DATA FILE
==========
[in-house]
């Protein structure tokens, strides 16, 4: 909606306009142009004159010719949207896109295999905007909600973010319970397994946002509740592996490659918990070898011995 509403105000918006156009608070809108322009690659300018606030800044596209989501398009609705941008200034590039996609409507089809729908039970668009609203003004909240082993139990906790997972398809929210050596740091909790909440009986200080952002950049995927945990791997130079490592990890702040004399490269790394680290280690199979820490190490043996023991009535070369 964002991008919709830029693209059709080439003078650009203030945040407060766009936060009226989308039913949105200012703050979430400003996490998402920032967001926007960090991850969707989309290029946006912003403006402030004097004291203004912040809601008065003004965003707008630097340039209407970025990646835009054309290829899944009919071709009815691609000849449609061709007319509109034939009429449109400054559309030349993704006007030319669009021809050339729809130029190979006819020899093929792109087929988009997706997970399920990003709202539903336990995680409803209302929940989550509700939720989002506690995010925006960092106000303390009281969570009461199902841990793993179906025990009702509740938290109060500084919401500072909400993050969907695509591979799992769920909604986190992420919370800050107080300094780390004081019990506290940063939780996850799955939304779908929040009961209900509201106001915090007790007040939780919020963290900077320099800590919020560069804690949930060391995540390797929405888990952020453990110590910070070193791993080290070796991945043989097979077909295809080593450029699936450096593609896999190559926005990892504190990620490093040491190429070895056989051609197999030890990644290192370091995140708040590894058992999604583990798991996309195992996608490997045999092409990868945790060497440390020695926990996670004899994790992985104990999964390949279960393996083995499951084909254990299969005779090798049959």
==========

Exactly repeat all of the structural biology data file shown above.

[in-house]
């Protein structure tokens, strides 16, 4: 909606306009142009004159010719949207896109295999905007909600973010319970397994946002509740592996490659918990070898011995 509403105000918006156009608070809108322009690659300018606030800044596209989501398009609705941008200034590039996609409507089809729908039970668009609203003004909240082993139990906790997972398809929210050596740091909790909440009986200080952002950049995927945990791997130079490592990890702040004399490269790394680290280690199979820490190490043996023991009535070369 964002991008919709830029693209059709080439003078650009203030945040407060766009936060009226989308039913949105200012703050979430400003996490998402920032967001926007960090991850969707989309290029946006912003403006402030004097004291203004912040809601008065003004965003707008630097340039209407970025990646835009054309290829899944009919071709009815691609000849449609061709007319509109034939009429449109400054559309030349993704006007030319669009021809050339729809130029190979006819020899093929792109087929988009997706997970399920990003709202539903336990995680409803209302929940989550509700939720989002506690995010925006960092106000303390009281969570009461199902841990793993179906025990009702509740938290109060500084919401500072909400993050969907695509591979799992769920909604986190992420919370800050107080300094780390004081019990506290940063939780996850799955939304779908929040009961209900509201106001915090007790007040939780919020963290900077320099800590919020560069804690949930060391995540390797929405888990952020453990110590910070070193791993080290070796991945043989097979077909295809080593450029699936450096593609896999190559926005990892504190990620490093040491190429070895056989051609197999030890990644290192370091995140708040590894058992999604583990798991996309195992996608490997045999092409990868945790060497440390020695926990996670004899994790992985104990999964390949279960393996083995499951084909254990299969005779090798049959």